Crossover is another posthumous album from the estate of the former Yes guitarist Peter Banks, who died March 2013. It is an album in cooperation with ex-King Crimson violinist David Cross, recorded in 2010 in one afternoon.
Crossover was born from an encounter between Cross and Banks during a joint tour in March 2006 of The David Cross Band and Harmony In Diversity. It was not until August 2010 that the two musicians finally entered the studio to improvise together for an entire afternoon. The tapes remained as they were after the death of Peter Banks in 2013 until David Cross decided to produce them as the guitarist had intended. Davis Cross then invited other musicians, mostly members of Yes and King Crimson, to record additional parts and finalize the album.
So several recording sessions directed and mastered by Tony Lowe and Cross himself were set up throughout the years 2018 and 2019. A large series of contributions were added by several major names in progressive rock such as King Crimson drummer-percussionist Pat Mastelotto. Keyboardists Oliver Wakeman, Geoff Downes and Tony Kaye all of Yes fame also showed up. Current Yes bassist Billy Sherwood and current Yes drummers Jay Schellen contributed as well. Next to drummer and Jeremy Stacey. Even oriental instrument expert Randy Raine-Reusch was invited. Andy Jackson (known from his work with Pink Floyd) provided sound effects on one track and Tony Lowe himself added additional bass and keyboard parts on a couple of tracks.
But if you are familiar with the activities of David Cross and Peter Banks over the past decades, it is quite clear that you shouldn't expect a homogeneous mix of the music of Yes and King Crimson in the 1970s style. Rather, both artists are driven by their ideas and their shared energy. Originally the recordings of the violin and guitar parts were in the archives for several years before David Cross and producer / multi-instrumentalist Tony Lowe took up the recording again.
The eight tracks that are released on this album are fully instrumental. The often improvised music is sometimes full and atmospheric but also, at times, experimental. The melodies and textures are dominated by the violin while the rather discreet guitar works mostly in the background, knitting sound and rhythmic effects. The mostly improvised interpretations were put into a certain musical corset, although the eight purely instrumental tracks still reveal spontaneity and openness. The electrically amplified violin parts and shimmering guitar chords flow into each other rather spherically, the ideas are given enough space to breathe and develop, which is why some tracks range from seven to nine minutes. Sometimes the floating sounds develop into a melody, from an initial noise or search to a relaxed interplay. The stylistic elements are somewhere between art rock, progressive rock, ambient and light-footed jazz rock structures and despite the freedom of content, many remain rooted in traditional song format. In addition, the relatively well-known names remain inconspicuous accompanying musicians rather than appearing through concise ideas. So the album name is almost programmatically chosen, this collaboration turns out to be an interesting and complex matter at the crossroads of different influences.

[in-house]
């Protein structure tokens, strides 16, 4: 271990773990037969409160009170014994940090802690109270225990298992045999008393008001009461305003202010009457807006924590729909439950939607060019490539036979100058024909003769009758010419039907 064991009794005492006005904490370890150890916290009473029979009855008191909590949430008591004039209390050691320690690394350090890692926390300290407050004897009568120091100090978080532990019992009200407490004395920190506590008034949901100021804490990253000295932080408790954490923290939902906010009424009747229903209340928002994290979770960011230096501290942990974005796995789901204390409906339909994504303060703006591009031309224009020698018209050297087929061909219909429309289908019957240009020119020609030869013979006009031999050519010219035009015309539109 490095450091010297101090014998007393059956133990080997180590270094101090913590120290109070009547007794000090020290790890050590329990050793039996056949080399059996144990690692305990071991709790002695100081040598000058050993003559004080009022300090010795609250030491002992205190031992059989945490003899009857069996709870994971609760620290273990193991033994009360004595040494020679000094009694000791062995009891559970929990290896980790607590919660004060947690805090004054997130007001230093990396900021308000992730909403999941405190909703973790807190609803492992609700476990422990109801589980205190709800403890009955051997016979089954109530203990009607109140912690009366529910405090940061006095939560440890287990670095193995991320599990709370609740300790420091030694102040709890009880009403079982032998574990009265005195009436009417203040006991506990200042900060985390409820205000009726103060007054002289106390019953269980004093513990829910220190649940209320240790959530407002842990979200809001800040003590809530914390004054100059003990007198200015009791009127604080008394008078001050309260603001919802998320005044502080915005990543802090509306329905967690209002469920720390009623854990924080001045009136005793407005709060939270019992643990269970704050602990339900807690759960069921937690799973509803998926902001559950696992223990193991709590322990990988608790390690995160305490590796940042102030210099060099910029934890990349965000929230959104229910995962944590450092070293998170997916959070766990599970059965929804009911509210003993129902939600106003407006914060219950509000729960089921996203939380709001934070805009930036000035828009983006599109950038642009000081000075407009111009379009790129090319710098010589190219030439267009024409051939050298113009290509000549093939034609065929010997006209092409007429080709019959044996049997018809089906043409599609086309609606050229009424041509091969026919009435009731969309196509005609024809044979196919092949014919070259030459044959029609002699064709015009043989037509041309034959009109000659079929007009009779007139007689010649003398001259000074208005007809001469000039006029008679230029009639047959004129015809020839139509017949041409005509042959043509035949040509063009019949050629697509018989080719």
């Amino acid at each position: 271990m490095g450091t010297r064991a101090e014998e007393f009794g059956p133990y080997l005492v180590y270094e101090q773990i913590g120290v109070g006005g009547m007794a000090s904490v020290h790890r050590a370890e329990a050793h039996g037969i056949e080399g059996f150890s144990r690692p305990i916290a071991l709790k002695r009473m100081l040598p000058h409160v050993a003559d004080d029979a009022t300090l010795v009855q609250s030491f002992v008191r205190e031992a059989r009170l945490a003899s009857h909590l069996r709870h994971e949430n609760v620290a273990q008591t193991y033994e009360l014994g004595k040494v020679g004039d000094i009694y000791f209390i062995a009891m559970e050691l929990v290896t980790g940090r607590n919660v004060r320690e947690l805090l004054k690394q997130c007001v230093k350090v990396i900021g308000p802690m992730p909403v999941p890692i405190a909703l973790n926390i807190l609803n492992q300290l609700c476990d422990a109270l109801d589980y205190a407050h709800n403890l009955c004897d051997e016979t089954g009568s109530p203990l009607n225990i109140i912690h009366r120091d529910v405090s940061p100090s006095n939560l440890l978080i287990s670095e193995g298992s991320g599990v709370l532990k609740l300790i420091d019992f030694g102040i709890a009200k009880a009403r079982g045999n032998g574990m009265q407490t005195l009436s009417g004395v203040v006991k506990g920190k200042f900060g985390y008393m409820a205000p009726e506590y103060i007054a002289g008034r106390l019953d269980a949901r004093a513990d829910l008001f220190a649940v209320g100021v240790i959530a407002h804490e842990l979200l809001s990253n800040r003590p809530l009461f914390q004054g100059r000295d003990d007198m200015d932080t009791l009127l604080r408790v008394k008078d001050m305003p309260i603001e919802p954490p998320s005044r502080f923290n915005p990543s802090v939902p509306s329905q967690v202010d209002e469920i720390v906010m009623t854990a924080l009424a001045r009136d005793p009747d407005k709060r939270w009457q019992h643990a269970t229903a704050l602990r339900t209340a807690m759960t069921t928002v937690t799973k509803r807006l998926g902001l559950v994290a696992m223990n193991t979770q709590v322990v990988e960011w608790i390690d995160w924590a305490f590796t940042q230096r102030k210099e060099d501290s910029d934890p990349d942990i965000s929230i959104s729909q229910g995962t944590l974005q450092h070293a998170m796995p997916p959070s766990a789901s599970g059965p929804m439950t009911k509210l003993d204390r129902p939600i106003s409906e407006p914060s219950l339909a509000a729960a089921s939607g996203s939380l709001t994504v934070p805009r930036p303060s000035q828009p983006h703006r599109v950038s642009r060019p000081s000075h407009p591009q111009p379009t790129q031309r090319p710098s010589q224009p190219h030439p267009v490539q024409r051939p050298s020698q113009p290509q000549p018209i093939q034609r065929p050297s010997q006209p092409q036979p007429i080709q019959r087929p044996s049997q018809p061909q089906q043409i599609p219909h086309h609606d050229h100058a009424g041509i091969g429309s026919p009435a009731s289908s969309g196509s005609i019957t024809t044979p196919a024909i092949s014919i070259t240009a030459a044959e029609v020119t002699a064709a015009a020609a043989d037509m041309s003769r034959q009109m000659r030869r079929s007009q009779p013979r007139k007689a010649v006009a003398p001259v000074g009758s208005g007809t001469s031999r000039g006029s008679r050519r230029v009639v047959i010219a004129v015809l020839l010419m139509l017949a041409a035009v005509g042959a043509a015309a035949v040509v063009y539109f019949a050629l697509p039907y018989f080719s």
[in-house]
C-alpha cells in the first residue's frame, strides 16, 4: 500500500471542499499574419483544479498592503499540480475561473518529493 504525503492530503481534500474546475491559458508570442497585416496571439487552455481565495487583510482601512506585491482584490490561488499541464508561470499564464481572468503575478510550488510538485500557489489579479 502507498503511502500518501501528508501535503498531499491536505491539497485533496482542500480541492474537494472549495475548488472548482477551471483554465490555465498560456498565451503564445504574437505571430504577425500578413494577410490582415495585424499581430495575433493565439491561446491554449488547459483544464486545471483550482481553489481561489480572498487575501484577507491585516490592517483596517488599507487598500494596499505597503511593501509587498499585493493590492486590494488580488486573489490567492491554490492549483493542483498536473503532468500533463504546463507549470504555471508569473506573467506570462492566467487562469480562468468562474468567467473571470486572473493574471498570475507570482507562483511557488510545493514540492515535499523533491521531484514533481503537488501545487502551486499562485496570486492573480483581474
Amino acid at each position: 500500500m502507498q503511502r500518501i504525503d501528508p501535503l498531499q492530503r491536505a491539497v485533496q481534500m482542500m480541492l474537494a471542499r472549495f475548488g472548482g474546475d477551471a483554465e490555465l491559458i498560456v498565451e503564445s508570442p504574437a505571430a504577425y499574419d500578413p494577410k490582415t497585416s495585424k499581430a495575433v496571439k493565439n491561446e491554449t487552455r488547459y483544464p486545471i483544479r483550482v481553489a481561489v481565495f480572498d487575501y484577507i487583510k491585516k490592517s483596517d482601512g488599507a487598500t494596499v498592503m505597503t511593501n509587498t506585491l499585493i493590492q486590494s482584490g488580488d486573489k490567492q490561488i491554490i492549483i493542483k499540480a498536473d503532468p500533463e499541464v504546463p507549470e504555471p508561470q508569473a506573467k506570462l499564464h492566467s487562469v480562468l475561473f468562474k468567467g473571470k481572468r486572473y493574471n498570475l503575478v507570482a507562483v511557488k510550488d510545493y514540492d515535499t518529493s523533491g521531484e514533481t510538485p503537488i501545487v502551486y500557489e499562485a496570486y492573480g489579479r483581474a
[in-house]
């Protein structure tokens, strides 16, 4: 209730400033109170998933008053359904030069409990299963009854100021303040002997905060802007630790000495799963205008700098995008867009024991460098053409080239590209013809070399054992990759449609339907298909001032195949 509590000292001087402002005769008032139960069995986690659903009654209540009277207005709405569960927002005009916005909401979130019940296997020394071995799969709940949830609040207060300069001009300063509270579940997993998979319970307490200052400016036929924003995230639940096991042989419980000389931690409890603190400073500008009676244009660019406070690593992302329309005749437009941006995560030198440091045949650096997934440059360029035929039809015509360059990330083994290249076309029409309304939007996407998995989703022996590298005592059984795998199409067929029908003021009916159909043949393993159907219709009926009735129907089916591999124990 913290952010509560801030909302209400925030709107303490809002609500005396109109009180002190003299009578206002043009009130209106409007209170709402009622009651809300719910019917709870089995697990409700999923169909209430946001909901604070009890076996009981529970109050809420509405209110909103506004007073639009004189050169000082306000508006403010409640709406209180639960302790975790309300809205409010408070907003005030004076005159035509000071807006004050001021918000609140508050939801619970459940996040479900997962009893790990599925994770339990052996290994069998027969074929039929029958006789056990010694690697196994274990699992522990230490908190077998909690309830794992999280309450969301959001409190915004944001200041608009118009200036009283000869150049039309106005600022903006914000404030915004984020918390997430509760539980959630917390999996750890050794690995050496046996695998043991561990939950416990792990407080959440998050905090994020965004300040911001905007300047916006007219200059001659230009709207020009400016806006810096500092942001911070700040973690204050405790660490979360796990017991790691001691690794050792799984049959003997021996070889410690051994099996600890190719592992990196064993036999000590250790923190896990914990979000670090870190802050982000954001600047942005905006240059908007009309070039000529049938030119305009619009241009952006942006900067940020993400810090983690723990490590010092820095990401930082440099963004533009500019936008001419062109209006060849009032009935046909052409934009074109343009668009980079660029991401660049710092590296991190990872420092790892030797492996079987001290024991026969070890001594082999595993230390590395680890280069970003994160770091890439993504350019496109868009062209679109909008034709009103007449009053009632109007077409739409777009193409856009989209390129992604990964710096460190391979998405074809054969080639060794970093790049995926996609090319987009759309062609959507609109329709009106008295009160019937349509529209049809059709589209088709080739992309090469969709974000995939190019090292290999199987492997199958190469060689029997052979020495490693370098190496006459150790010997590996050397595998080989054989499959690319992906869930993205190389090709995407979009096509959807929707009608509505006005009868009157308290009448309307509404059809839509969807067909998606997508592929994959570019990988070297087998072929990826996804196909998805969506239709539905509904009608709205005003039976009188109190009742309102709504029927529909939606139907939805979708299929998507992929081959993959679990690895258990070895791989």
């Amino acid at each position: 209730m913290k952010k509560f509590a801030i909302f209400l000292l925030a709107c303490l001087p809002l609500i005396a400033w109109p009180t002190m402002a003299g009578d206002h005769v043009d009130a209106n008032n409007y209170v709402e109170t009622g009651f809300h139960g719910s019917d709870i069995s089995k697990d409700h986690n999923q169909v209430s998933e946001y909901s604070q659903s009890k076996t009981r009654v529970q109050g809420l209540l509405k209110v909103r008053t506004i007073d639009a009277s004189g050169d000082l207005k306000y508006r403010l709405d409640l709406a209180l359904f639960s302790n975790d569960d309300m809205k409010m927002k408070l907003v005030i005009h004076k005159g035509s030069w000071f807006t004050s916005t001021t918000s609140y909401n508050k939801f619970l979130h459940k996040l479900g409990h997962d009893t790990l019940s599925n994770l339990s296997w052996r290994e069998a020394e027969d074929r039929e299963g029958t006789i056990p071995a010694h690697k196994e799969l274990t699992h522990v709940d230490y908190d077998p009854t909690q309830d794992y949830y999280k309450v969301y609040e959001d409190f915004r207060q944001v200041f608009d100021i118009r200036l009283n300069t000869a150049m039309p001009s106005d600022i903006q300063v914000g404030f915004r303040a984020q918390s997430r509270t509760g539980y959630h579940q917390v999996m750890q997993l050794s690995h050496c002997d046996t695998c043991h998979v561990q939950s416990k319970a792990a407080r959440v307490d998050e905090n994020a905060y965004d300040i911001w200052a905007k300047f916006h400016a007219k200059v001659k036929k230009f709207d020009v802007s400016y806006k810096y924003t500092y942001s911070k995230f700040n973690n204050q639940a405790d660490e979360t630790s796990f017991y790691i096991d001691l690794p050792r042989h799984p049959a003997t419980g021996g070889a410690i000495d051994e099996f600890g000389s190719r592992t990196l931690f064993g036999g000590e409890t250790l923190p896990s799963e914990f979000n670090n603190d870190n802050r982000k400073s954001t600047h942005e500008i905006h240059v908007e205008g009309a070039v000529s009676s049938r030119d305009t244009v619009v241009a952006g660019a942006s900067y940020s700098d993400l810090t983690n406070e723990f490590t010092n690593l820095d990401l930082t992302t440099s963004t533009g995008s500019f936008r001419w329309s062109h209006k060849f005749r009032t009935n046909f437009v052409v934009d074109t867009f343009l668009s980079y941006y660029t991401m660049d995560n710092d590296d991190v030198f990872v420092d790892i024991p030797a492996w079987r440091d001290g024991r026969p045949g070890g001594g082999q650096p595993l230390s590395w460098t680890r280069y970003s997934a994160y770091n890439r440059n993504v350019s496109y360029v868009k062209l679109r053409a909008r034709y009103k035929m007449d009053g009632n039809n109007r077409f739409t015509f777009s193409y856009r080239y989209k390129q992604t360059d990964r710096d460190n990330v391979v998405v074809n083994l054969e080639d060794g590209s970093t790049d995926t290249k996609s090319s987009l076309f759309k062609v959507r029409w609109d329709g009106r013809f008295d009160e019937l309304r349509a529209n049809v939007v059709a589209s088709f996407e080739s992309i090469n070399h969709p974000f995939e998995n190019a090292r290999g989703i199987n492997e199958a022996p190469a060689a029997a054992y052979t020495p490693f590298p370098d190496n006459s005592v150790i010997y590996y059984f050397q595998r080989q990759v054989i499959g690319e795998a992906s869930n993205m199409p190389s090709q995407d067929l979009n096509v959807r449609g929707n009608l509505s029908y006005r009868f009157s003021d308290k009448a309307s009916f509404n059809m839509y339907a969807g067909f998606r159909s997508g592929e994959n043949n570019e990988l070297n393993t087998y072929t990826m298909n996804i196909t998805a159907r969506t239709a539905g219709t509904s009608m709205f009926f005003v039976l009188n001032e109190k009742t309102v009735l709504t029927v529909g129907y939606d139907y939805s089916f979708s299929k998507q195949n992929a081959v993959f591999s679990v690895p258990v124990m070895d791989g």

The musical highlights are for me without doubt the tracks on which a strong rhythm was added. Such as the opening piece Rock To A Hard Place which kicks things off with an enthusiastic and outgoing attitude. Also Plasma Drive and Laughing Strange are good examples that strong (up tempo) rhythm parts lift a song to a much higher level. It certainly doesn't mean that the more mellow parts are less interesting. No way! It just brings more variety to the table. And that's all that counts.
I certainly had a rather pleasant time listening to this album. Even if most of the songs were improvised already seven years ago, they didn't sounded dated. I guess David Cross and Peter Banks spent a fruitful afternoon together. It has to be said, that without the contributions of the musicians mentioned earlier, the level of musical enjoyment would be much less. Therefore it probably was very wise of Cross to ask them and to use their input. For those who like to have musical references it is rather difficult to mention them. Sometimes the music moves into the direction of Van Der Graaf Generator other times traces of experimental King Crimson can be spotted. Then again other people might hear other influences. So my advice is; try to listen yourself before getting this interesting jam album.
***+ Henri Strik (edited by Tracy van Os van den Abeelen)
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